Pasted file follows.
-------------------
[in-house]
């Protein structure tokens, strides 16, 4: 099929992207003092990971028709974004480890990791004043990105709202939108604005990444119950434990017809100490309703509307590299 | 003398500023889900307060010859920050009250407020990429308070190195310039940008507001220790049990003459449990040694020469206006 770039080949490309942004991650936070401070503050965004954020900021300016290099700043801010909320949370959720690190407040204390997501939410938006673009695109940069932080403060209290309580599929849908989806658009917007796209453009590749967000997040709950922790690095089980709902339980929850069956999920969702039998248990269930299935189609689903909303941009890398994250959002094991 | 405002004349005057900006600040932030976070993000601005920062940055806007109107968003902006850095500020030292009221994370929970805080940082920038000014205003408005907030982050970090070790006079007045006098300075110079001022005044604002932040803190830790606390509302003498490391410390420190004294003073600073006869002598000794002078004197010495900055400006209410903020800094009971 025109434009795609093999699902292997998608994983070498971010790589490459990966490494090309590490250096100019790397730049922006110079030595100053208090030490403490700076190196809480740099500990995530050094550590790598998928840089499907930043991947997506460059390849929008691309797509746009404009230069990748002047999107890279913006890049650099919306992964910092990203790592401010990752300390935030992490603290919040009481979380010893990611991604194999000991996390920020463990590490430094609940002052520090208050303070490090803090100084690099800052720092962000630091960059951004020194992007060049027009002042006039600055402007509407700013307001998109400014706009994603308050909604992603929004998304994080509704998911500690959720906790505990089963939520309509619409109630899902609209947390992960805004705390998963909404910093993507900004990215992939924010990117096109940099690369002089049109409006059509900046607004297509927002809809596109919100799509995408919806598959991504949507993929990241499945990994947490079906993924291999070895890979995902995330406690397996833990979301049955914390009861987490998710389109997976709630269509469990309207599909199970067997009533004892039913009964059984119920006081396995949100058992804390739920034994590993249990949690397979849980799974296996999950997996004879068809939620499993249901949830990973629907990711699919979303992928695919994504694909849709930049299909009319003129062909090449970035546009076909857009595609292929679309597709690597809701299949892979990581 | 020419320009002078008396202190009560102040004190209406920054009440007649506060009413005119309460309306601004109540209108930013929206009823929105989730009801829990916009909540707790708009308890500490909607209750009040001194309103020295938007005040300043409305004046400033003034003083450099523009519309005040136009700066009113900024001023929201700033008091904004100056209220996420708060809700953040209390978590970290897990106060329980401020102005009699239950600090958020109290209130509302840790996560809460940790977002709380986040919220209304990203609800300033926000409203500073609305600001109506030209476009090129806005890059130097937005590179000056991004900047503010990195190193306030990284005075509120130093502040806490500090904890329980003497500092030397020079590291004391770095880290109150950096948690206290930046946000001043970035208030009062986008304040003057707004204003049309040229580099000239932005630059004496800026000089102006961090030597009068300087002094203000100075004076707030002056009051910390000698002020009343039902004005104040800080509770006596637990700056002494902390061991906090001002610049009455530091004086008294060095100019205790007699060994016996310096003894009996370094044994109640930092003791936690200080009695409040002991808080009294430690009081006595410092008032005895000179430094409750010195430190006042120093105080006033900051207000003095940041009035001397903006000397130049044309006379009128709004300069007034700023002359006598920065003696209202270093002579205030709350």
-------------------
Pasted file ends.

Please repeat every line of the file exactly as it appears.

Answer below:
[in-house]
């Protein structure tokens, strides 16, 4: 099929992207003092990971028709974004480890990791004043990105709202939108604005990444119950434990017809100490309703509307590299 | 003398500023889900307060010859920050009250407020990429308070190195310039940008507001220790049990003459449990040694020469206006 770039080949490309942004991650936070401070503050965004954020900021300016290099700043801010909320949370959720690190407040204390997501939410938006673009695109940069932080403060209290309580599929849908989806658009917007796209453009590749967000997040709950922790690095089980709902339980929850069956999920969702039998248990269930299935189609689903909303941009890398994250959002094991 | 405002004349005057900006600040932030976070993000601005920062940055806007109107968003902006850095500020030292009221994370929970805080940082920038000014205003408005907030982050970090070790006079007045006098300075110079001022005044604002932040803190830790606390509302003498490391410390420190004294003073600073006869002598000794002078004197010495900055400006209410903020800094009971 025109434009795609093999699902292997998608994983070498971010790589490459990966490494090309590490250096100019790397730049922006110079030595100053208090030490403490700076190196809480740099500990995530050094550590790598998928840089499907930043991947997506460059390849929008691309797509746009404009230069990748002047999107890279913006890049650099919306992964910092990203790592401010990752300390935030992490603290919040009481979380010893990611991604194999000991996390920020463990590490430094609940002052520090208050303070490090803090100084690099800052720092962000630091960059951004020194992007060049027009002042006039600055402007509407700013307001998109400014706009994603308050909604992603929004998304994080509704998911500690959720906790505990089963939520309509619409109630899902609209947390992960805004705390998963909404910093993507900004990215992939924010990117096109940099690369002089049109409006059509900046607004297509927002809809596109919100799509995408919806598959991504949507993929990241499945990994947490079906993924291999070895890979995902995330406690397996833990979301049955914390009861987490998710389109997976709630269509469990309207599909199970067997009533004892039913009964059984119920006081396995949100058992804390739920034994590993249990949690397979849980799974296996999950997996004879068809939620499993249901949830990973629907990711699919979303992928695919994504694909849709930049299909009319003129062909090449970035546009076909857009595609292929679309597709690597809701299949892979990581 | 020419320009002078008396202190009560102040004190209406920054009440007649506060009413005119309460309306601004109540209108930013929206009823929105989730009801829990916009909540707790708009308890500490909607209750009040001194309103020295938007005040300043409305004046400033003034003083450099523009519309005040136009700066009113900024001023929201700033008091904004100056209220996420708060809700953040209390978590970290897990106060329980401020102005009699239950600090958020109290209130509302840790996560809460940790977002709380986040919220209304990203609800300033926000409203500073609305600001109506030209476009090129806005890059130097937005590179000056991004900047503010990195190193306030990284005075509120130093502040806490500090904890329980003497500092030397020079590291004391770095880290109150950096948690206290930046946000001043970035208030009062986008304040003057707004204003049309040229580099000239932005630059004496800026000089102006961090030597009068300087002094203000100075004076707030002056009051910390000698002020009343039902004005104040800080509770006596637990700056002494902390061991906090001002610049009455530091004086008294060095100019205790007699060994016996310096003894009996370094044994109640930092003791936690200080009695409040002991808080009294430690009081006595410092008032005895000179430094409750010195430190006042120093105080006033900051207000003095940041009035001397903006000397130049044309006379009128709004300069007034700023002359006598920065003696209202270093002579205030709350």